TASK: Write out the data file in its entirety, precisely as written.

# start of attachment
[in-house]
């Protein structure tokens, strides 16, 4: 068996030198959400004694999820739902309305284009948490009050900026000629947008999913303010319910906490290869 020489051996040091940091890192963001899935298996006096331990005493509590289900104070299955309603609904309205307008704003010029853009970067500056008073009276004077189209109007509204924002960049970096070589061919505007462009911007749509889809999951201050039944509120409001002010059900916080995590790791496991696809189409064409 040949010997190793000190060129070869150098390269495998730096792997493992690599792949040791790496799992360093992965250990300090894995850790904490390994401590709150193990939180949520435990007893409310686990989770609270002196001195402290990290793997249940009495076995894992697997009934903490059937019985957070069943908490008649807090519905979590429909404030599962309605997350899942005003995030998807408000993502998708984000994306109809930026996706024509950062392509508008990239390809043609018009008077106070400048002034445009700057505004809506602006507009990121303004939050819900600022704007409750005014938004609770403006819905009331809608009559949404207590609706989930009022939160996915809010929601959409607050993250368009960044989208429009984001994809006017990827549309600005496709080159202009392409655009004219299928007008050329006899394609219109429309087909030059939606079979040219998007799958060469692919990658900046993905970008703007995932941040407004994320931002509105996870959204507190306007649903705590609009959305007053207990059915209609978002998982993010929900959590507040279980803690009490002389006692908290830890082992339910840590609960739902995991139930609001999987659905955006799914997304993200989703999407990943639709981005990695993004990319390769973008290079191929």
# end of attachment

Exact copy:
[in-house]
């Protein structure tokens, strides 16, 4: 068996030198959400004694999820739902309305284009948490009050900026000629947008999913303010319910906490290869 020489051996040091940091890192963001899935298996006096331990005493509590289900104070299955309603609904309205307008704003010029853009970067500056008073009276004077189209109007509204924002960049970096070589061919505007462009911007749509889809999951201050039944509120409001002010059900916080995590790791496991696809189409064409 040949010997190793000190060129070869150098390269495998730096792997493992690599792949040791790496799992360093992965250990300090894995850790904490390994401590709150193990939180949520435990007893409310686990989770609270002196001195402290990290793997249940009495076995894992697997009934903490059937019985957070069943908490008649807090519905979590429909404030599962309605997350899942005003995030998807408000993502998708984000994306109809930026996706024509950062392509508008990239390809043609018009008077106070400048002034445009700057505004809506602006507009990121303004939050819900600022704007409750005014938004609770403006819905009331809608009559949404207590609706989930009022939160996915809010929601959409607050993250368009960044989208429009984001994809006017990827549309600005496709080159202009392409655009004219299928007008050329006899394609219109429309087909030059939606079979040219998007799958060469692919990658900046993905970008703007995932941040407004994320931002509105996870959204507190306007649903705590609009959305007053207990059915209609978002998982993010929900959590507040279980803690009490002389006692908290830890082992339910840590609960739902995991139930609001999987659905955006799914997304993200989703999407990943639709981005990695993004990319390769973008290079191929």